“Katzenjammer translates literally as the wailing of cats (i.e., ‘caterwaul,’) but is used to mean contrition after a failed endeavor or hangover in German (and, in the latter sense, in English too).” — Wikipedia The twins can’t seem to help themselves. They put a tub of water under a bench, saw the bench’s plank in half, cover it with a sheet just for their Ma, wait for her to come to kiss them goodnight, and they don’t warn her not to sit on it, resulting in the inevitable spankings, with them caterwauling like drunks the morning after.
The art director of Hearst’s New York Journal, Rudolph Block, asked Dirks to create the cartoon based on Wilhelm Busch’s “Max und Moritz,” and Block gave the strip its name, so King Features syndicate owned the original title, but the genius of strip was not its name or plot. When Dirks wanted to take a vacation, the syndicate assigned the strip to Harold H. Knerr. Dirks quit, took his vacation, and returned to work for Hearst’s rival, Pulitzer’s New York World, but he couldn’t use the original title, resulting in “The Captain and the Kids.” Dirks, an artist and innovator, popularized speech balloons, speed lines, and comic strip icons such as “seeing stars” and “sawing wood.”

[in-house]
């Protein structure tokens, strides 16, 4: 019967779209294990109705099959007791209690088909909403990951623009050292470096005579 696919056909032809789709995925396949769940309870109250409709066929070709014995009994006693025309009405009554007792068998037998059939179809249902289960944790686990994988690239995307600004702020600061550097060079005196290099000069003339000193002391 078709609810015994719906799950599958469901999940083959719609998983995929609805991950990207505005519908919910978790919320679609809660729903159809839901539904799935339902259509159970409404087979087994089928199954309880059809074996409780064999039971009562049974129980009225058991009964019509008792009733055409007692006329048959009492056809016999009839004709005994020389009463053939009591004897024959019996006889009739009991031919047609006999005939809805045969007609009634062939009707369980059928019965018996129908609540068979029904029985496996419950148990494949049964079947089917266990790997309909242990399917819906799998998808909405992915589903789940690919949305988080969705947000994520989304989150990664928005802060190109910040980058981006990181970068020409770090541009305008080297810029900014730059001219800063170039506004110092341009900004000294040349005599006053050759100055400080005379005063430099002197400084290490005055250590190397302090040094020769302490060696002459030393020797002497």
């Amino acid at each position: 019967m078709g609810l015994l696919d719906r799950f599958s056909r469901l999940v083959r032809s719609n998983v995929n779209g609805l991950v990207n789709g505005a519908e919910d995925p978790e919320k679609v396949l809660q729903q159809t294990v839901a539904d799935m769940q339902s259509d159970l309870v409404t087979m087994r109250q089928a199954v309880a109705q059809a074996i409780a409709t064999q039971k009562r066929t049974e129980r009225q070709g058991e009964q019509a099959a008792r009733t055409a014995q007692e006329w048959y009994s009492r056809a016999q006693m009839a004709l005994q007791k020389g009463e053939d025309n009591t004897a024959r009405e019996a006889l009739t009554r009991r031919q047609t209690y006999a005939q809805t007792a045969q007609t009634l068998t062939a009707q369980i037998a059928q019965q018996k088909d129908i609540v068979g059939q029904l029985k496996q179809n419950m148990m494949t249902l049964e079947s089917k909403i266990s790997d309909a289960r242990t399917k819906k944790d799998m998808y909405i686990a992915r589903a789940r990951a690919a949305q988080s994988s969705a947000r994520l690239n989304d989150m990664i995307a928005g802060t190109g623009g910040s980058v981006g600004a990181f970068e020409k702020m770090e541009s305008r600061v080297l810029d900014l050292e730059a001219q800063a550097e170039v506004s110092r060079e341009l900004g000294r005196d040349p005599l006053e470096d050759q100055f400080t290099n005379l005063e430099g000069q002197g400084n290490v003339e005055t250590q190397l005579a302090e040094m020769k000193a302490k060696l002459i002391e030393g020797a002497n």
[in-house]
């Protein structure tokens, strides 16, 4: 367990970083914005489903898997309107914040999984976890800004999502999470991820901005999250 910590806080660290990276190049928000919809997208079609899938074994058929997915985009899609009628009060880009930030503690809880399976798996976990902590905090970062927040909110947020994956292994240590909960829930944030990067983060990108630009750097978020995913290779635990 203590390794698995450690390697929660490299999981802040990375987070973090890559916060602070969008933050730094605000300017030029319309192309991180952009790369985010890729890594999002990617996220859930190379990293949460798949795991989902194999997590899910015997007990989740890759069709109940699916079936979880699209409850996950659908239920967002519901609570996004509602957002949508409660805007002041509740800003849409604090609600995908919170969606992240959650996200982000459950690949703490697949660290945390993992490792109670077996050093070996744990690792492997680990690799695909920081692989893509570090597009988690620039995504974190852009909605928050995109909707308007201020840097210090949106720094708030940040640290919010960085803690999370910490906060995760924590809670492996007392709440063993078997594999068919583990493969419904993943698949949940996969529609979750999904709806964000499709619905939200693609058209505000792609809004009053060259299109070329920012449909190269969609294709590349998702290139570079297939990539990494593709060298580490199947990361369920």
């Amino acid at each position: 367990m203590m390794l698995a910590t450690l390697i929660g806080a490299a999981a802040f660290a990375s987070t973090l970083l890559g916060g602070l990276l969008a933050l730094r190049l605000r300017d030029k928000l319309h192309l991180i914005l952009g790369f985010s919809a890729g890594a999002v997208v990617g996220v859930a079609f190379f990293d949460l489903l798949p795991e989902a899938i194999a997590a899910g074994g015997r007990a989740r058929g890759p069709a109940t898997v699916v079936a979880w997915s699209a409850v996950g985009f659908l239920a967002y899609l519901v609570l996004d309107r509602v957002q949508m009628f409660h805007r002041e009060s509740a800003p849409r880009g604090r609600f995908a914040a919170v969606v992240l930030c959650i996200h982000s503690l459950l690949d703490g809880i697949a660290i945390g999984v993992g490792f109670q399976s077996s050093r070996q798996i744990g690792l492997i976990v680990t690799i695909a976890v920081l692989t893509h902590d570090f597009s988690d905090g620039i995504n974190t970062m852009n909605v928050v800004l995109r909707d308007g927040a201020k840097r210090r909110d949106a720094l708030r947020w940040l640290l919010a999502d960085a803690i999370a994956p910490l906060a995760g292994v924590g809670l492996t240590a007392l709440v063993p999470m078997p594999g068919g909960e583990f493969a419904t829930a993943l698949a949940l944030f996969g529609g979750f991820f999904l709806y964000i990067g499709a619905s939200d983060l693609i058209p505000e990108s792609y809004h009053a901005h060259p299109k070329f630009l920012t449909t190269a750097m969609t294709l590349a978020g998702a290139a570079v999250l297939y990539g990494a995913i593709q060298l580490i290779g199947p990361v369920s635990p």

Der Captain is lazy and selfish enough to elicit little sympathy, as he is often the butt of pranks by Hans and Fritz. Dirks showed him no mercy— as a sailor, shipwrecked, and as a father, only a surrogate.
Max and Moritz got their due in rhyming trochaic tetrameter— ground in a flour mill and fed to the ducks. Hans and Fritz, however, the twins, have survived for 123 years so far, with only frequent spankings.